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The Ground Zero Mosque Islamic Gay Bar?

August 10, 2010

Potential Patron of the Ground Zero Islamic Gay Bar

This is awesome. Indescribably awesome. I am literally sitting here chuckling because it’s so perfect.

How perfect is it? And, since you were too lazy to click on the link, what is it? Greg Gutfeld, a prominent conservative figure, is building a Muslim gay bar right next to the Ground Zero mosque. He believes that they have the right to build a mosque in the position of their choosing, but in the spirit of America he also has the ability to build an Islamic gay bar where he wants as well in order to open a anti-homophobia dialogue.

He’s quite serious as well. Apparently he’s talked to investors and this is actually going to happen. Worst case scenario this is forced to not happen, for one reason or another, and hypocrisy is exposed. Best case scenario there’s a Muslim gay bar right next to the Ground Zero mosque.

One final thought – people are going to oppose this. Americans. Non-Muslims. They’re going to see it as inflammatory and unnecessary.  The same sort of things that Republicans said about the Ground Zero mosque. My thinking is that if one of these ideas is shut down by the government or whatever then they both should be. The hypocrisy of shutting down just one of them would be astounding and very anti-American.  Honestly, though, neither of them should be shut down. Both have every right to exist. I’m just glad that Gutfeld is actually getting out the statement that he’s trying to make.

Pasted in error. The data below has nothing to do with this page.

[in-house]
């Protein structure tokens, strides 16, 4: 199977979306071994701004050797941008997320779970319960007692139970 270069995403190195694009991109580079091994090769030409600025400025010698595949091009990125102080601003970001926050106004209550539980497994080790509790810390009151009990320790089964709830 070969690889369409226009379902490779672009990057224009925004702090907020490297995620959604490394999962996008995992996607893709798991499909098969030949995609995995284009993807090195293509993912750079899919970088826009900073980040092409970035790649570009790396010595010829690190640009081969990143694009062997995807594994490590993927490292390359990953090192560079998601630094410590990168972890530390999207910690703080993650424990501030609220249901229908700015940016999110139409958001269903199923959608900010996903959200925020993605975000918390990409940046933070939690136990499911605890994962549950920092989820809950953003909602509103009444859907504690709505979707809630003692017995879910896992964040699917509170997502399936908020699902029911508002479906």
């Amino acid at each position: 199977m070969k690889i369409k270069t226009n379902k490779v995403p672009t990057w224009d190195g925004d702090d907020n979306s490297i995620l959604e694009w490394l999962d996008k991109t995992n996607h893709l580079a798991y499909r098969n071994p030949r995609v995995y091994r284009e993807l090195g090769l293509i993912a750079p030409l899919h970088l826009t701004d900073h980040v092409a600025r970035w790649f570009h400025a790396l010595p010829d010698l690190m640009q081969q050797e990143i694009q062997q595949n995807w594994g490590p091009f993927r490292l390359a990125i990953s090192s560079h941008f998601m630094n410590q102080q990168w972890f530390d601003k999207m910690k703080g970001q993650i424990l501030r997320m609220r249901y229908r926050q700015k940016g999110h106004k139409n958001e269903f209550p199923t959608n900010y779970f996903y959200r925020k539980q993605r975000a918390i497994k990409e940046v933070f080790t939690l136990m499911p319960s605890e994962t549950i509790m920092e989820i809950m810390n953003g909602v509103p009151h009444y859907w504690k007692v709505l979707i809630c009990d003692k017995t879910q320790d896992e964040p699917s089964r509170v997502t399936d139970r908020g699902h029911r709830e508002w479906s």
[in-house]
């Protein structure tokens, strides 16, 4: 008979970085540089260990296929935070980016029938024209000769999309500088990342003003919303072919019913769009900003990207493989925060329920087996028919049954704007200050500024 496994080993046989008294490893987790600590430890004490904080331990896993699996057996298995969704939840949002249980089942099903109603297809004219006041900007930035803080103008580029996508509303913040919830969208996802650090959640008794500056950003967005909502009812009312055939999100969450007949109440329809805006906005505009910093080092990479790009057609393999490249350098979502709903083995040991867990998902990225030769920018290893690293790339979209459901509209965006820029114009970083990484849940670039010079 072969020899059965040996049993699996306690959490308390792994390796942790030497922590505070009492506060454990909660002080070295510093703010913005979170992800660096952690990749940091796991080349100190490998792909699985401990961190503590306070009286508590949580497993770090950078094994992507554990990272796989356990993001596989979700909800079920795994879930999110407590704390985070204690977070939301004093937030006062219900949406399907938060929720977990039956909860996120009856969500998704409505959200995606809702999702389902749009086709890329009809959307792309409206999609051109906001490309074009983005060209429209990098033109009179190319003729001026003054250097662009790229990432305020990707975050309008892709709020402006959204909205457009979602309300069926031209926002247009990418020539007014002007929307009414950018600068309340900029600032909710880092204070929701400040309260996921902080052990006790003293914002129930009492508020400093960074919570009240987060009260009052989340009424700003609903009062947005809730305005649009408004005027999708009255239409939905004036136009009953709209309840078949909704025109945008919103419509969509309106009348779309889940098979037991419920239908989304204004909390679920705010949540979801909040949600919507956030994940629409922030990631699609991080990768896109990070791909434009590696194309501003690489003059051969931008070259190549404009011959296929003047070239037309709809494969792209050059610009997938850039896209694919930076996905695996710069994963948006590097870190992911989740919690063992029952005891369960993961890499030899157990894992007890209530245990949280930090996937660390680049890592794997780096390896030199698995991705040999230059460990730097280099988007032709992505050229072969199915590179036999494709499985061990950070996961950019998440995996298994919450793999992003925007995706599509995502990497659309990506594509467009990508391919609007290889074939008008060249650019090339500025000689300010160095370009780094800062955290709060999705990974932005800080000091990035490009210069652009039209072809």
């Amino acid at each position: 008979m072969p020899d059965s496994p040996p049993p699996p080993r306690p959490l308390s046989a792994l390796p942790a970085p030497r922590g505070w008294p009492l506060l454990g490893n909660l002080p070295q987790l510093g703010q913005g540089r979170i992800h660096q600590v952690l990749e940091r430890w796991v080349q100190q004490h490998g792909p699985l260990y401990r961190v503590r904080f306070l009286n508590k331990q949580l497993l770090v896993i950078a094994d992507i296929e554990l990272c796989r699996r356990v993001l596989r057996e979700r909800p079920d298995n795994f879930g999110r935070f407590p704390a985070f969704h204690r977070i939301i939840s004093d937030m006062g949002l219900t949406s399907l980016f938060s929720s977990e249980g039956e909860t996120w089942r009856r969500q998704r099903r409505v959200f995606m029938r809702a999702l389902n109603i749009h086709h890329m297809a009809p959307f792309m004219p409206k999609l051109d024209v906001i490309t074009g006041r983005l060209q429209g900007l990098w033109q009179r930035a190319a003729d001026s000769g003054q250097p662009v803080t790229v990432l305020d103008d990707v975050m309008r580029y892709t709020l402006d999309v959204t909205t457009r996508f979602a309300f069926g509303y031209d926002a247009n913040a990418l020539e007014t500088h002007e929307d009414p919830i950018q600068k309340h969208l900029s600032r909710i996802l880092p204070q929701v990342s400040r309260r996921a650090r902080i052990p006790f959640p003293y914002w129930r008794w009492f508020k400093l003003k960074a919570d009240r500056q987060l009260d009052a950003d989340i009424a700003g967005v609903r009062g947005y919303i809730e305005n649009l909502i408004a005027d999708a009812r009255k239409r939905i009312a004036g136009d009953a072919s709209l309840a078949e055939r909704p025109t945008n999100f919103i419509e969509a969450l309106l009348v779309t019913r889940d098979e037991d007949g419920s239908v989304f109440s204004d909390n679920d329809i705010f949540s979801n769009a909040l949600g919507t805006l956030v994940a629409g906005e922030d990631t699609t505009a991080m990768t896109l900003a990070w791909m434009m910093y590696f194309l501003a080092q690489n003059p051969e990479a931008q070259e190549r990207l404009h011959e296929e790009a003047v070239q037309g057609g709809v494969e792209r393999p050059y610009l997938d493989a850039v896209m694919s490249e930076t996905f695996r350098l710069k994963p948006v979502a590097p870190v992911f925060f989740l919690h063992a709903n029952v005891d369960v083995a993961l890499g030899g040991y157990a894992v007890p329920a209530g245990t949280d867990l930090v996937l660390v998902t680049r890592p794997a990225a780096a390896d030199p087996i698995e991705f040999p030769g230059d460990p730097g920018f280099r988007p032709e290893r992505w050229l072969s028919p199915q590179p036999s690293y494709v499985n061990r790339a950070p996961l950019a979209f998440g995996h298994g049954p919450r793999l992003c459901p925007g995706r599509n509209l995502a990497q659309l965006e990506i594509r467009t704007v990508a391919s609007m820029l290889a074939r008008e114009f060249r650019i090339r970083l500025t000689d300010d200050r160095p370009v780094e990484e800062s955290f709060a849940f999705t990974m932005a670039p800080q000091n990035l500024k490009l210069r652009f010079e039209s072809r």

Spread this sort of thing around, too. Make this a news story. It’s only effective if people know about it.

4 Comments leave one →
  1. Aptronym permalink
    August 10, 2010 12:58 pm

    So very perfect. I’m mixed on the mosque itself* but this puts things into exactly the right perspective. In other words, “that’s what you get.”

    * The one side of me struggling to make a case about freedom and the other bringing up how cities basically control what gets put up through zoning and the like, and how lesser things (i.e., a new Wal*Mart) have been stopped by public outcry.

  2. ForProfitMohammed permalink
    August 10, 2010 9:19 pm